Liberal actions misguided

One aspect of majority governments that is not often discussed is its ability to control timing.

Announcements that may not be received positively are often released late on a Friday, as was the case when the Liberals released alarming updated debt projections on Friday, Dec. 23.

Another example: during the same time frame, the budget is introduced knowing it will overshadow other events and thus receive less scrutiny. This occurred recently when the government released a document they call the “Modernizing Parliament” document.

I am increasingly skeptical when the Liberals introduce new documents using buzz words. Such was the case with the “Democratic reform” that the Liberals reneged on only when their preferred version of democratic reform, the use of a ranked ballot, was not well supported by experts and Canadians who supported other proposals, such as proportional representation.

In this case of “Modernizing Parliament,” it is clear that the Liberals see less accountability and a shorter Parliamentary work week – both measures that benefit the majority governing Liberals — as the more modern new way of doing business. 

Some measures being proposed include shortening the parliamentary work week by eliminating Friday sittings, eliminating Opposition procedural tactics and what I find most troublesome allowing the Prime Minister to only show up one day a week in Question Period.

Why does this last measure trouble me? Think back to what was viewed as the Senator Duffy scandal. Without the ability to question the prime minister daily in the House of Commons, it is doubtful this issue would have received the scrutiny it deserved.

Conversely, without the ability to question the prime minister daily, would the talents of NDP leader Thomas Mulcair in Question Period have been as well recognized by Canadians?

Having been a member of the former 41st Parliament, I believe our democratic interest was well served with the daily accountability from Question Period with an expectation the Prime Minister attends more than once a week.

At the same time the Liberals are proposing to spend less time in Ottawa, they have also increased parliamentary precinct spending by 18 per cent since being elected. The House of Commons and Senate budget jointly is almost $700 million annually, an increase of roughly $100 million since the Liberals were elected.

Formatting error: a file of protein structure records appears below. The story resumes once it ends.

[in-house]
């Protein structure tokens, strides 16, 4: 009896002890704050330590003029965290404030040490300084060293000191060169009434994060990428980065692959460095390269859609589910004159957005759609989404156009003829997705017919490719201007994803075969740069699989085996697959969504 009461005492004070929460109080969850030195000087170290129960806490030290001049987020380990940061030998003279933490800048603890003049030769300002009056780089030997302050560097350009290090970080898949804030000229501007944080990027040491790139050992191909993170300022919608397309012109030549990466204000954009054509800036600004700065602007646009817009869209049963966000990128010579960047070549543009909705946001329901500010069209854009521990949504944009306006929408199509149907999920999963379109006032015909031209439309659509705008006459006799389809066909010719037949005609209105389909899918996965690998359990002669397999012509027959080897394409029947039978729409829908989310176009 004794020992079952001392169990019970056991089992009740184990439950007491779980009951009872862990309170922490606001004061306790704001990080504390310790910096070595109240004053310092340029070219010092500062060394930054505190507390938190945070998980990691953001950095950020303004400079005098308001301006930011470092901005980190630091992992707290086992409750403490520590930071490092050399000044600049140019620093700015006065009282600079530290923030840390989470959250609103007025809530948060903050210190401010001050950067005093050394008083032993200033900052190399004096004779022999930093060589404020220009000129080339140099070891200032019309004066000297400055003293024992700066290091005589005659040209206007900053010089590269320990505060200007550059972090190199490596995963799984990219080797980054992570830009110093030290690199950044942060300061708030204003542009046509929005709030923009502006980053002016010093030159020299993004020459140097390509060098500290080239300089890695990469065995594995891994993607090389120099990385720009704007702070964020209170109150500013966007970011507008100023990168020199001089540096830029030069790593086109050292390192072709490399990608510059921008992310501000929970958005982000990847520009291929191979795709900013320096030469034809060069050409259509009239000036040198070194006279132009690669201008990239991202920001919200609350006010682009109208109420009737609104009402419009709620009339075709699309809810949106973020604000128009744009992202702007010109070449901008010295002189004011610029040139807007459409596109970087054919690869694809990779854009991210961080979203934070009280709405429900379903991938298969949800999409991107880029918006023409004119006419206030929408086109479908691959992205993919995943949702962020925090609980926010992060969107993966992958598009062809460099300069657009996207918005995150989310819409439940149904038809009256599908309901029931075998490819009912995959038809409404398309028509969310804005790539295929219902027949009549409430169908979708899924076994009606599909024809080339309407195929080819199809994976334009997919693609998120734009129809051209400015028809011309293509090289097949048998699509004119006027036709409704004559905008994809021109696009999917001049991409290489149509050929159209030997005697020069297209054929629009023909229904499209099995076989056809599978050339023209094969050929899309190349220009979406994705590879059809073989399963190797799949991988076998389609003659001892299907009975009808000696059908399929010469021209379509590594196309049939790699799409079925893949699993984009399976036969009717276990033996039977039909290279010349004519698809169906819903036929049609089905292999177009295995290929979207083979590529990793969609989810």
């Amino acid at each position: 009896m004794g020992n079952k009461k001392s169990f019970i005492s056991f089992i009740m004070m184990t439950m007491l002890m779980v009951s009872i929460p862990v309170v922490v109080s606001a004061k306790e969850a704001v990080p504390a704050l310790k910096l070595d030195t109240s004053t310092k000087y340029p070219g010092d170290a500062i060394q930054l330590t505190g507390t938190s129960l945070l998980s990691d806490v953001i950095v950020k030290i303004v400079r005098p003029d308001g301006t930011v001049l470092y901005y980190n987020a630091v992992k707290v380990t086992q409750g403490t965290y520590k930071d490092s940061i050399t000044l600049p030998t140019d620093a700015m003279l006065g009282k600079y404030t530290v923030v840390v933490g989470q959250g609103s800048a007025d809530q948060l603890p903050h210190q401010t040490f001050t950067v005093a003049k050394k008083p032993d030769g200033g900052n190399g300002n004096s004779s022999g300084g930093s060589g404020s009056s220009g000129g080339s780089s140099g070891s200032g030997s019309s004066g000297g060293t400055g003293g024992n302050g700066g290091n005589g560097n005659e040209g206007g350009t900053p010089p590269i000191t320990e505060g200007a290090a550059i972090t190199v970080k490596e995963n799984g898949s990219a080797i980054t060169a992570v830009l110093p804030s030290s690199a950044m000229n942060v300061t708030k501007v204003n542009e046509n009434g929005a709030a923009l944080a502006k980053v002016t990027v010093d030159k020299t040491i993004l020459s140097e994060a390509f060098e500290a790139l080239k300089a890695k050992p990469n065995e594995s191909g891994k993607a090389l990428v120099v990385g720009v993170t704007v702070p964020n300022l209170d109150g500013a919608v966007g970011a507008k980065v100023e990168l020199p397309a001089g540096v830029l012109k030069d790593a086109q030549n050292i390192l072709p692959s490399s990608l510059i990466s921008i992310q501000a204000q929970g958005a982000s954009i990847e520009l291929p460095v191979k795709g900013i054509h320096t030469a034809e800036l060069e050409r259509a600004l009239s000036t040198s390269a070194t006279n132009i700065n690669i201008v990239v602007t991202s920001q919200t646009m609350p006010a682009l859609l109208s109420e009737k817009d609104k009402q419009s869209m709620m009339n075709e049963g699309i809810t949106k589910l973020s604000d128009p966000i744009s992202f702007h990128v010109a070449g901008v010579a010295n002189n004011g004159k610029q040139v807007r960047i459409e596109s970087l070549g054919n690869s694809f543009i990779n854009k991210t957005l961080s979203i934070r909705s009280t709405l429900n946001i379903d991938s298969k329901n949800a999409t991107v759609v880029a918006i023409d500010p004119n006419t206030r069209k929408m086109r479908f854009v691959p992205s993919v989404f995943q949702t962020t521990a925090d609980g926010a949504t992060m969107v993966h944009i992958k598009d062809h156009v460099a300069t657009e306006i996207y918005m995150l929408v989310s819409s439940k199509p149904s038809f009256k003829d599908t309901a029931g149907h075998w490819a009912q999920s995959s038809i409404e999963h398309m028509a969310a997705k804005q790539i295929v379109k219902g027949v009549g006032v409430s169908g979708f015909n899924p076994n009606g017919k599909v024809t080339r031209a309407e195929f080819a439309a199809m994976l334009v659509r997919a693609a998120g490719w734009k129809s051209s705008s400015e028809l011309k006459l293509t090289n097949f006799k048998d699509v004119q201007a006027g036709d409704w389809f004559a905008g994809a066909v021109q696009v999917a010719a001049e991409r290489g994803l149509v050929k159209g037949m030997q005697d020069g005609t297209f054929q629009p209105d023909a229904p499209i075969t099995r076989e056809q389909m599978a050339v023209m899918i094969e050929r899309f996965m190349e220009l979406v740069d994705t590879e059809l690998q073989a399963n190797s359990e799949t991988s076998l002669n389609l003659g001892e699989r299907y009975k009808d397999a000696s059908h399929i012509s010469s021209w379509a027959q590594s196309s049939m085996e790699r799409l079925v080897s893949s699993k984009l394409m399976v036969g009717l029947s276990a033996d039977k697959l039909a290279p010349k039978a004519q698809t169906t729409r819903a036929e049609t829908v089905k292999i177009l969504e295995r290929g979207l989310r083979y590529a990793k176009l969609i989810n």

It's misguided to increase spending while proposing to spend less time in Ottawa.

Members of Parliament do not work for the Liberal government; we work for Canadians.

You are our employers and it is up to Canadians to decide if they see higher spending on Parliament and getting a shorter work week in return is something you support.

The Conservative and NDP Opposition caucuses fully oppose these measures. We were elected to a House of Commons that sits five days a week when the House is in session. It is our duty as MPs to honour that work week commitment no differently than most Canadians do.

My question this week is:

do you support a shorter Parliamentary work week when the House of Commons is sitting?

I can be reached at [email protected] or call toll free 1-800-665-8711.


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About the Author

Dan Albas, Conservative member of Parliament for the riding of Central Okanagan-Similkameen-Nicola, is the shadow minister of innovation, science, economic development and internal trade, and sits on the standing committee on finance.

Before entering public life, Dan was the owner of Kick City Martial Arts, responsible for training hundreds of men, women and youth to bring out their best.

In British Columbia, Dan has been consistently one of the lowest spending MPs on office and administration related costs despite operating two offices to better serve local constituents.

Dan is consistently recognized as one of Canada’s top 10 most active members of Parliament on Twitter (@danalbas) and continues to write a weekly column published in many local newspapers and on this website.

He can be reached at [email protected] or call toll free at 1-800-665-8711.

The views expressed are strictly those of the author and not necessarily those of Castanet. Castanet does not warrant the contents.

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